Playing rubber bridge the other afternoon for higher stakes than usual (£20 per hundred), I had a memorably miserable time. I just couldn’t pick up any points, and began losing money at such an alarming rate that I told myself I’d play one more rubber, then quit if my cards didn’t improve.
What was I thinking of? As any rubber player knows, the bridge gods have a very cruel sense of humour; just when you’re praying for your luck to change, they give you one last, sharp kick. In my case, you could argue it was self-inflicted. I was finally dealt a wonderful hand, and bid a slam. Not only did I manage to go down by trying — unsuccessfully — to do something clever, but my partner, one of the least forgiving people I know, heaped humiliation on me in a loud and public rant. I was South.
West led the ♦4. 6♠ was an excellent spot — unless West’s ♦4 was a singleton. I worried it was: East (Graham Orsmond) had, after all, opened 3♦. How could I dissuade him from giving his partner a ruff? I’m familiar with a deceptive play in this situation: but I couldn’t afford to hesitate. So when Graham won with the ♦A, I briskly played my ♦K underneath. My hope was that he would think it was me who held a singleton, and that West held ♦42. If so, playing the ♦Q next would set up dummy’s ♦J.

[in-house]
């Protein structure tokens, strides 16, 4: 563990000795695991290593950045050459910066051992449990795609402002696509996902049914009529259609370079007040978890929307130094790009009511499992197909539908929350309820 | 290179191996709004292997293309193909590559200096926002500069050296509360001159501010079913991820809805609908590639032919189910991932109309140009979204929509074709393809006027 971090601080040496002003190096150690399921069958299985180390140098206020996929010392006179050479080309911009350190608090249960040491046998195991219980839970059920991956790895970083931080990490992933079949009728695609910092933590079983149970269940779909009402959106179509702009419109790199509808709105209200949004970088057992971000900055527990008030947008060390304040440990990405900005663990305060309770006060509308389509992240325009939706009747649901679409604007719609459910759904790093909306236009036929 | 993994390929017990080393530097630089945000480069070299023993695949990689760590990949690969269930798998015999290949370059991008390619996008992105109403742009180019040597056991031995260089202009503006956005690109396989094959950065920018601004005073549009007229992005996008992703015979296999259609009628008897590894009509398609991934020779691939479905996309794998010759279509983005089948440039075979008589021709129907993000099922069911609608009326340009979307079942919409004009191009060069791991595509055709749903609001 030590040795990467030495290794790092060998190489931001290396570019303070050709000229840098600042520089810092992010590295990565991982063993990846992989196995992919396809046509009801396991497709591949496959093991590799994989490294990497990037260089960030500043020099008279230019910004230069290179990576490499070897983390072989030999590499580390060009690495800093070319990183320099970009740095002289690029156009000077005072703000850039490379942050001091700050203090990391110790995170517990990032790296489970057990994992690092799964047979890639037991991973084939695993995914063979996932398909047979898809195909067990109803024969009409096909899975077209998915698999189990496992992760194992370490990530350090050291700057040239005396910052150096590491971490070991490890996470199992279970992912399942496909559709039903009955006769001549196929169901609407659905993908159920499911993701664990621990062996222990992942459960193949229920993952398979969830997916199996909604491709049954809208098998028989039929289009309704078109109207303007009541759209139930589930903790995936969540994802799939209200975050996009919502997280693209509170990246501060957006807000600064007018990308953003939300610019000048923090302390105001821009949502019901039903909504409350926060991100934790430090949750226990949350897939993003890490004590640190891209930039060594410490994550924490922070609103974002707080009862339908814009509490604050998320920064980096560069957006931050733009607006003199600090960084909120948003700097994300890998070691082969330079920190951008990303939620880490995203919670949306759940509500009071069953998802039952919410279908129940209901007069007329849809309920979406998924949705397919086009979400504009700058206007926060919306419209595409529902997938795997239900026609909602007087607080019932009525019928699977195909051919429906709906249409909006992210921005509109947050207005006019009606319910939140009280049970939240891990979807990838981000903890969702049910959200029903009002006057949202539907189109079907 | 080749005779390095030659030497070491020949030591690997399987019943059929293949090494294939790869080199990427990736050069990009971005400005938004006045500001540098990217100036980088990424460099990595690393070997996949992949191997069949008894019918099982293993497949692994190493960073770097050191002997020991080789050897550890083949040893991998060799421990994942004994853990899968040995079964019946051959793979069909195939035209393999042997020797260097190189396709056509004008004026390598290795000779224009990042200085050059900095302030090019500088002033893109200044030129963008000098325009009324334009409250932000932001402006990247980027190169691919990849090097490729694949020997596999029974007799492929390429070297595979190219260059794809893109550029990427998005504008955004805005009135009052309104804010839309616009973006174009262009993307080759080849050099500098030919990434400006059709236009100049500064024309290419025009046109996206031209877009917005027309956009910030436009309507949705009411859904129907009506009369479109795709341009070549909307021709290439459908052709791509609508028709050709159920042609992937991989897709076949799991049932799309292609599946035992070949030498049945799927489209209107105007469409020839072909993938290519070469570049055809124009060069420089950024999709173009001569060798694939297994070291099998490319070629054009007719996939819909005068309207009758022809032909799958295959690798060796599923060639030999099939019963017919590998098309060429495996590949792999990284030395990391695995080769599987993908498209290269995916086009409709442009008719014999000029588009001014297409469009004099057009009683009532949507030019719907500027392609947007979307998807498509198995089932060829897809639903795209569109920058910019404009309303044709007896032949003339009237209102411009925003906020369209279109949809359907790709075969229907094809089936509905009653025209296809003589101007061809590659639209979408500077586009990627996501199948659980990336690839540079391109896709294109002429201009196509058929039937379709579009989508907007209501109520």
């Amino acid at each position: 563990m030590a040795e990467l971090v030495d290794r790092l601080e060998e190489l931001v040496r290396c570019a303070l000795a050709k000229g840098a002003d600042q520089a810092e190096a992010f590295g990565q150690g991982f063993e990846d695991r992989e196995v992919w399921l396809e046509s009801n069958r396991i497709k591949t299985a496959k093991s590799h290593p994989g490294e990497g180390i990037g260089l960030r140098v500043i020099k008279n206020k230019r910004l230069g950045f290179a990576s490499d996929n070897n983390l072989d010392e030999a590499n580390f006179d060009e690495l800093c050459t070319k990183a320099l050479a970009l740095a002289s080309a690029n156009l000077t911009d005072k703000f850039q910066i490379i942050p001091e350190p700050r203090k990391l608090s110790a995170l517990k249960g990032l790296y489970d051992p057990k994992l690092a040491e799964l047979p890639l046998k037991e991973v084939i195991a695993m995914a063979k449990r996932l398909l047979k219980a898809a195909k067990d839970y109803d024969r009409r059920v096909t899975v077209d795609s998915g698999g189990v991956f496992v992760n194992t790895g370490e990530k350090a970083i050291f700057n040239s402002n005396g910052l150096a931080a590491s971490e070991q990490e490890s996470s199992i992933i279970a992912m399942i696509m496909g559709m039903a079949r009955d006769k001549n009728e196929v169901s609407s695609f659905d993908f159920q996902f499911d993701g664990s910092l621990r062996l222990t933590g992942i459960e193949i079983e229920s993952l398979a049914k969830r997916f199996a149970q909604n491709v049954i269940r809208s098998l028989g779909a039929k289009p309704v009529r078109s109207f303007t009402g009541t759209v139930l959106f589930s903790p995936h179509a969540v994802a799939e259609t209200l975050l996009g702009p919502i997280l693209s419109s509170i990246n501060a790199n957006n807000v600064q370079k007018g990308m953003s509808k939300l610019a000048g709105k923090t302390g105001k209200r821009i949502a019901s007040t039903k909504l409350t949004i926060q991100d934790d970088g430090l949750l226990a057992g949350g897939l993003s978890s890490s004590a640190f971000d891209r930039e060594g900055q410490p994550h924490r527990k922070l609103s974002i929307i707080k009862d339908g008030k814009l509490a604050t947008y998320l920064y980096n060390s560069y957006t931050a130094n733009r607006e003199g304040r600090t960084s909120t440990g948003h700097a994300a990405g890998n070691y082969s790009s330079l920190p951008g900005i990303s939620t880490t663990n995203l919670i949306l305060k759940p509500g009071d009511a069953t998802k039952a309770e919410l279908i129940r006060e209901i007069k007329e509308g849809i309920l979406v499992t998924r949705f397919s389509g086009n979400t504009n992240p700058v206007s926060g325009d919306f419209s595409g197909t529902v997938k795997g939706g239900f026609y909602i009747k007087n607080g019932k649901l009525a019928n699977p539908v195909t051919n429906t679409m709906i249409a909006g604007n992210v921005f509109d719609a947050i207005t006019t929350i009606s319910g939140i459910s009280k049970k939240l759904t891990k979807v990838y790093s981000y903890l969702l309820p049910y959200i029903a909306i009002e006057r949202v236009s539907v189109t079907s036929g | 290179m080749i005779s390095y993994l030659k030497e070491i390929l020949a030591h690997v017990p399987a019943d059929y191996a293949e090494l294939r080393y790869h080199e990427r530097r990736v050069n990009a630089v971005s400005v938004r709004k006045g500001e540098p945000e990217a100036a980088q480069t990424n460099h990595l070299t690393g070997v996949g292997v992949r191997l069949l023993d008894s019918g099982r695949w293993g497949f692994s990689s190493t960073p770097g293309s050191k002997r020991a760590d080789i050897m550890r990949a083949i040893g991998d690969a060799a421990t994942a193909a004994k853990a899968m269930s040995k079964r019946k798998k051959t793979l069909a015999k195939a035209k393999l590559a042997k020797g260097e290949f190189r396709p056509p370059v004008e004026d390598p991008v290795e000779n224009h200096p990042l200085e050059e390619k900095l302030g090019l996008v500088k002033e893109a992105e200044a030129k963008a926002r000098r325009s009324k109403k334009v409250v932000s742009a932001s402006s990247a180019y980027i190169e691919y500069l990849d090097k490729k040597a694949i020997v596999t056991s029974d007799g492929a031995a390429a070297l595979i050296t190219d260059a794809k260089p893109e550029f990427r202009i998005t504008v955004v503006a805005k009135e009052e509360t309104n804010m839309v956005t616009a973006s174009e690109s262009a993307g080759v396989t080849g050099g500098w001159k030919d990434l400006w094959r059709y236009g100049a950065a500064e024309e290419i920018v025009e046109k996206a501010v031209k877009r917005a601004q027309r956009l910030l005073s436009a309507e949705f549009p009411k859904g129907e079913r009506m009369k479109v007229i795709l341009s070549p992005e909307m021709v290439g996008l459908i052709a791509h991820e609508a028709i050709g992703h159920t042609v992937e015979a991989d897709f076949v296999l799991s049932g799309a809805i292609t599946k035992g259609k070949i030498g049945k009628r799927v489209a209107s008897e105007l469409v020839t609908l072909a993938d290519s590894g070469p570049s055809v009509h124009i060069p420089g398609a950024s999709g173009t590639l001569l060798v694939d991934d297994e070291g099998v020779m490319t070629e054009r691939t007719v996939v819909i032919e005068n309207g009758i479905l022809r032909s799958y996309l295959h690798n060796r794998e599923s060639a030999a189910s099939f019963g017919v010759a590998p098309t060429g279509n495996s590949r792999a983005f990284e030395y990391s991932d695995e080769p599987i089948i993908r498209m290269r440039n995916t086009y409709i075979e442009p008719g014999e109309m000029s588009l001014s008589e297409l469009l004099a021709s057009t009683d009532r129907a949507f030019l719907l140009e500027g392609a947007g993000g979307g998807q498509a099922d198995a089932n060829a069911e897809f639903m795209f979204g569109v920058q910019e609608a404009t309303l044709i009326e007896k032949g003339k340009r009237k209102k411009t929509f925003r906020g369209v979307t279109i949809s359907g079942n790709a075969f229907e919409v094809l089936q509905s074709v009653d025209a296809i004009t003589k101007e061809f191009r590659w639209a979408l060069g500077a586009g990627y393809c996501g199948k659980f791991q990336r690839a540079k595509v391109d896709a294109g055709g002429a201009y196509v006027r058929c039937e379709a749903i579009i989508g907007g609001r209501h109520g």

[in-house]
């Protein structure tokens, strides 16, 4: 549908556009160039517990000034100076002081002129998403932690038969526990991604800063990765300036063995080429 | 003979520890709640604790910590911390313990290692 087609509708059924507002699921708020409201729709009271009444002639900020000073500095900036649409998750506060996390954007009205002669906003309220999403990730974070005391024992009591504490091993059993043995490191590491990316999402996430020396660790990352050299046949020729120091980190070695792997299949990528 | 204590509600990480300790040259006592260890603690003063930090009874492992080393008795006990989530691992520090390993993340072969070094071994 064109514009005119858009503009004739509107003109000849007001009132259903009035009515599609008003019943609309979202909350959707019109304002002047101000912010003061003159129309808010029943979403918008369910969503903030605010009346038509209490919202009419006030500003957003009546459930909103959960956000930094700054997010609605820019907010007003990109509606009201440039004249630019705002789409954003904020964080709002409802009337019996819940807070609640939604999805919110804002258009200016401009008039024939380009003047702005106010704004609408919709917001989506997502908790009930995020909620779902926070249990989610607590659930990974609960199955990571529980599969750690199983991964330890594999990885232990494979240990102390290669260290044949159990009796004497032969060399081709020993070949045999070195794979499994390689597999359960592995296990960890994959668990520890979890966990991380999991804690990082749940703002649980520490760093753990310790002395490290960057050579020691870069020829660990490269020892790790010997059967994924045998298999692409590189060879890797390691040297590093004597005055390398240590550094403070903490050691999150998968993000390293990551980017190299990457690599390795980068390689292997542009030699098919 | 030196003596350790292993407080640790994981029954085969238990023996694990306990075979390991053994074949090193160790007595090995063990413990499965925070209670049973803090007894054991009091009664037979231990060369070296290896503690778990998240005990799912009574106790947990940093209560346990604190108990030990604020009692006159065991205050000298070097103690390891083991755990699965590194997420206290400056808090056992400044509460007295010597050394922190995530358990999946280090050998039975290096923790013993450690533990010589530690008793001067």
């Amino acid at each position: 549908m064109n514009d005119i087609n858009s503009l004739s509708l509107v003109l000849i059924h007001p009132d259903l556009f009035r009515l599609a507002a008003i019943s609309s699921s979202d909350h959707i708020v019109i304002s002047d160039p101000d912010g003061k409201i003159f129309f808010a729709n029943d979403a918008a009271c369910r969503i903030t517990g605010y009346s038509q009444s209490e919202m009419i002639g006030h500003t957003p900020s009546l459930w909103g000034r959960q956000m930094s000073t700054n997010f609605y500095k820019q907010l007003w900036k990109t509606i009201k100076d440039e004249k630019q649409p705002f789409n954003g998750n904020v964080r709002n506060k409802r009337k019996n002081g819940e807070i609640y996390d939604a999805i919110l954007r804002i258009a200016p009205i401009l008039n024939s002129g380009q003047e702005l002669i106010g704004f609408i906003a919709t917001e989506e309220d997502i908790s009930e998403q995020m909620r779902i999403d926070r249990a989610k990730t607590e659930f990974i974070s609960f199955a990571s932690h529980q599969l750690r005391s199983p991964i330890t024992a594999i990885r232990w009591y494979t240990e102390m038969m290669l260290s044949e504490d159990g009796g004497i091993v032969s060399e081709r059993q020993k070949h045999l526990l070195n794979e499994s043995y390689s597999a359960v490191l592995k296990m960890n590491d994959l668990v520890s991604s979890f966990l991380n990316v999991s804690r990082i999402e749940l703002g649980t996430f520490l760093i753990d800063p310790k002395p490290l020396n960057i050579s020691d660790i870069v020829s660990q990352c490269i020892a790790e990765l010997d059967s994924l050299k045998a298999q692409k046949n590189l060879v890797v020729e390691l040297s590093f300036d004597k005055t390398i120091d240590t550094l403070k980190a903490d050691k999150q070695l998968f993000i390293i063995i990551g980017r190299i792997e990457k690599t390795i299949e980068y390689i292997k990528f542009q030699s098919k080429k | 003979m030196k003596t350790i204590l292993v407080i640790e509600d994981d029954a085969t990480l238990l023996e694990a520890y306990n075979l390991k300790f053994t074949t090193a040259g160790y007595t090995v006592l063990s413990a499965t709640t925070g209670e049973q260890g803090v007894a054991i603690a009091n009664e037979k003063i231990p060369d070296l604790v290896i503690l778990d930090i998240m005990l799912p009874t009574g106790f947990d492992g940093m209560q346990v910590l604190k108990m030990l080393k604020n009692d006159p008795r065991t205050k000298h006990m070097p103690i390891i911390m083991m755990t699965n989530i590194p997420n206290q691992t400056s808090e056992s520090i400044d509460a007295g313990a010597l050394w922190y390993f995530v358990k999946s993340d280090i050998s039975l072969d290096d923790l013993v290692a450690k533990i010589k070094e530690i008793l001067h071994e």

However, Graham smelt a rat. Holding just six diamonds, he knew that if the ♦K was a singleton, his partner must hold ♦432 — and would surely have led the ♦2. So he continued with the ♦Q. When I followed with the ♦2 and West with the ♦3… put it this way, my partner was too outraged to listen to my reasoning, and I left the club with the sound of fury still ringing in my ears.